Israel no longer taboo in Germany? (YNetNews.Com -Yedioth Internet) Aviel Magnezi Published: 04.09.12, 00:24)
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Former Israeli ambassadors to Germany disagree over whether Guenter
Grass´s controversial poem breaks German taboo in criticizing Israel
From José Saramago to Roger Waters, Israel is no stranger to
criticism from artists, writers and philosophers worldwide. But the
magnitude of the response to a poem by German author Gunter Grass
grew beyond the usual soft condemnation usually practiced in
situations like this.
Did 84-year-old Grass break a taboo in the way Germans allow
themselves to publicly criticize Israel? Is Germany finally shaking
off its sense of commitment toward the Jewish people, 67 years after
War World II? Or was this taboo broken many years ago? Two former
ambassadors to Germany are in disagreement over this question.
"No taboo has been broken," says Shimon Stein, Israeli ambassador to
Germany in 2001-2007. Stein claims criticism on Israel has been
voiced by many German politicians, including the Chancellor, for
several years now. In recent years, Stein adds, many politicians
publicly disapproved of Israeli policy regarding the peace process,
the settlements and the Israeli response to the Arab spring.
In his poem, published in the daily newspaper Sueddeutsche Zeitung,
Grass condemns the plan to deliver a Dolphin submarine to Israel, a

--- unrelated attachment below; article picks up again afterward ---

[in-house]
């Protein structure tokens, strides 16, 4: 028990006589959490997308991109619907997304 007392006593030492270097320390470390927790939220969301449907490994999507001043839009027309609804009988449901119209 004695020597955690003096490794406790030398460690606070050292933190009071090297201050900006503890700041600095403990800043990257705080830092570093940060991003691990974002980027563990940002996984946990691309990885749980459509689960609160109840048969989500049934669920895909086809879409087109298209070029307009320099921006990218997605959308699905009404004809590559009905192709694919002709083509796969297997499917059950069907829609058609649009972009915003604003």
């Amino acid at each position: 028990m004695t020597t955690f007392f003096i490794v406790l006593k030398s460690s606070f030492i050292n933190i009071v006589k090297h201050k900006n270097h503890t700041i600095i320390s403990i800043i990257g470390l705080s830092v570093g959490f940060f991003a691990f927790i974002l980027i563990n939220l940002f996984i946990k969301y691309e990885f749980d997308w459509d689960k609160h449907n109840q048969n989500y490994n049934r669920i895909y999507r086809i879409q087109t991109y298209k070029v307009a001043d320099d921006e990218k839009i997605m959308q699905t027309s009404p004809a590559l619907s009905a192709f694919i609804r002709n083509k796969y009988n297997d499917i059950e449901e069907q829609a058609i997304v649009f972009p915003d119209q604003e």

vessel with nuclear capabilities, and calls to supervise Israel´s
nuclear facilities. "I am silent no longer, because I am tired of the
West´s hypocrisy," writes Grass.
According to Stein, Grass´s poem is a typical expression of someone
trying to evince courage. Others, Stein argues, have been daring for
many years. Only three weeks ago, the German defense minister spoke
following the visit of his counterpart, Ehud Barak, saying he is very
concerned about a possible Israeli attack on Iran. In fact, Germans
oppose any use of force in resolving political problems, an opinion
they express time and again with regard to Israel."
Stein is convinced that the attention to the poem is a result of the
author´s history. Grass was a member of Hitler-jugend in his
past. "He lost his legitimacy a long time ago," Stein says. According
to Stein, the poem is partially anti-Semitic, especially the claim
that Israel endangers world peace. According to Stein, had Grass been
more specific, without using semi-Nazi expressions, his poem would
not have become an issue in Germany.
Primor: Don´t link to Nazi pat
Avi Promor, a former ambassador to Germany, thinks differently. He
claims that the poem is a serious violation of a taboo in the German
public discourse. According to Primor, German public opinion
criticizes the poem´s massage that Israel threatens world peace, but
many still identify with the poem´s title: "What Must Be Said."
There is a hidden anger in Germany regarding the fear of criticizing
Israel, Primor says, referring to the tendency to dub any attempt of
criticism as "anti-Semitism". Grass is not the first to say these
things, but his voice is louder, Primor argues adding that the author
criticizes this hypocrisy of criticizing Israel behind close doors,
but not in public.
Primor wishes to exclude Grass´s past in the Waffen SS from the
discussion on his poem. "It is a mistake to link this to his Nazi
past," he says, arguing that although Grass joined the Nazi youth
movement like many at the time, he did not remain loyal to Nazi
ideology, and all his books are anti Nazi. Primor insists that there
is no anti-Semitism in Grass´s speeches and publications, and he
doesn´t even hate Israel. "It is important to pay attention to the
message of the poem," Primor says. (Copyright 2012 © Yedioth Internet
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